This section is from the book "Elements Of The Theory And Practice Of Cookery", by Mary E. Williams. Also available from Amazon: Elements Of The Theory And Practice Of Cookery; A Textbook Of Domestic Science For Use In Schools.
Shape these from white bread-dough after its first rising. For bread rolls, cut or pull off pieces the size of an egg; draw up and pinch the edges together, forming balls; then with your hand roll each into a cylindrical shape on the board. Put into French roll-pans, let rise until more than doubled in bulk, and bake from twelve to fifteen minutes. Or, put the balls on a flat pan, and when they have risen cut a cleft nearly an inch deep across the top of each one. Bake twelve to fifteen minutes. For finger rolls, roll pieces of dough half the size of an egg into cylinders five inches long. For bread sticks, roll out sticks of dough about half an inch thick and from six to ten inches long. Bake these and finger rolls ten minutes. The oven may be a little hotter for rolls than for loaves. (Plate VII, facing p. 104.)
Bread may be allowed to rise once when only a part of the flour has been added. This method is called sponging, or setting a sponge. It makes the bread finer-grained, but lengthens the process for white bread which requires two more risings after the rest of the flour is added. Sponge rises faster than dough. Why? It is desirable to set a sponge (l) if you have to make bread with a scant quantity of yeast; (2) when using home-made or dried yeast; (3) if there is no warm place for the bread to rise in; (4) when butter and eggs are to be added, as these can be mixed more easily with sponge than with dough. It is a good method to use with whole-wheat bread.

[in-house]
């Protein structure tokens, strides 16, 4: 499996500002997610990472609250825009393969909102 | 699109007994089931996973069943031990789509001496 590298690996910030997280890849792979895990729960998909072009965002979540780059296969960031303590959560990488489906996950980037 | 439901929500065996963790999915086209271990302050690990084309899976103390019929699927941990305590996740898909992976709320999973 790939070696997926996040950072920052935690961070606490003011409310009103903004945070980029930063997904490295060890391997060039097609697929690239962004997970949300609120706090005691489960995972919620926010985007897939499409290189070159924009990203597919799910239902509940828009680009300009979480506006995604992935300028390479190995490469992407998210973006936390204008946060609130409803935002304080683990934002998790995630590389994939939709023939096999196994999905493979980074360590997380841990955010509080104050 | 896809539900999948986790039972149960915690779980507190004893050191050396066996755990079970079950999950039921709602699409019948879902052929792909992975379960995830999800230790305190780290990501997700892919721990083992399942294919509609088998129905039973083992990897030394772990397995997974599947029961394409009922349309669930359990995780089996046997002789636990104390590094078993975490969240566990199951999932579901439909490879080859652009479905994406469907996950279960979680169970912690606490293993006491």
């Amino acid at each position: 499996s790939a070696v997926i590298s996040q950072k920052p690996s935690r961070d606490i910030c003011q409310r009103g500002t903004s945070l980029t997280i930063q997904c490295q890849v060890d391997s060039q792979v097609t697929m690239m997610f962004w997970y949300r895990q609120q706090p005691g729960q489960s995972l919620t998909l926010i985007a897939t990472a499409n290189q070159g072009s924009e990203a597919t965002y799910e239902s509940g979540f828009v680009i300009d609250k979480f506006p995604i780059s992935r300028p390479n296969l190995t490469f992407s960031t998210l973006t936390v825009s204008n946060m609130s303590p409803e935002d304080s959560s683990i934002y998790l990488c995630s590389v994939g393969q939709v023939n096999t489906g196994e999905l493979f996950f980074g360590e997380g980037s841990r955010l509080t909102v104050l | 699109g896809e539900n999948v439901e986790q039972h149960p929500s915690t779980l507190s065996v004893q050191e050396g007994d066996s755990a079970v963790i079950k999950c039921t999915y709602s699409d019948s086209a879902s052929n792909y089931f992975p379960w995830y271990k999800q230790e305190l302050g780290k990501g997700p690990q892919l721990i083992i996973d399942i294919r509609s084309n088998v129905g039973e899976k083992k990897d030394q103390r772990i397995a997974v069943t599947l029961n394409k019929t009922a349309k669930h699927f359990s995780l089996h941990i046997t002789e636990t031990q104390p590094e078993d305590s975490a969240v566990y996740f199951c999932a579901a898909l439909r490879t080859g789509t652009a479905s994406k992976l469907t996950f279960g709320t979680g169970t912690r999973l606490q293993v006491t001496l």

Sugar, 2 tb.
Mix the yeast smoothly with one-fourth of a cupful of the water; dissolve the salt and sugar in the rest of the water in a bowl; stir the yeast into this ; and then stir in enough flour to make a drop-batter. Beat until the batter is full of bubbles (not less than five minutes), cover the bowl, and let the batter, or sponge, rise until doubled in bulk. Stir in the rest of the flour, and beat thoroughly. Turn into pans, and let rise until not quite doubled in bulk, and bake like white bread. If whole-wheat dough were made stiff enough to be kneaded, the bread would be tough and hard. If the sponging method is not used, beat in all the flour at once, let rise, beat again, and turn into pans.
Either white or wholewheat bread may be mixed with water, milk, or half milk and half water, as may be preferred. Water bread is sweeter, tougher, and keeps longer than "half-and-half'" or all-milk bread. Bread requires neither shortening nor sweetening, but most people like to add one tablespoonful of shortening (butter, lard, or other fat) for each cupful of liquid. Melt shortening in hot milk or water. Wait till it is lukewarm before adding yeast.
Yeast is a mass of tiny plants, each a single, rounded cell consisting of a sac filled with watery matter. Under a microscope new cells may be seen budding out of old ones, forming branching chains. Each cell, however, lives and grows independently. Sometimes bodies known as spores form inside of mother-cells and burst out. Like seeds, spores can keep alive under conditions under which the plants they came from would die. Sometimes under unfavorable conditions resting-cells with thick walls are formed. These live, but do not bud till conditions are right again. The home of yeast is on the skin of grapes and on parts of some other plants.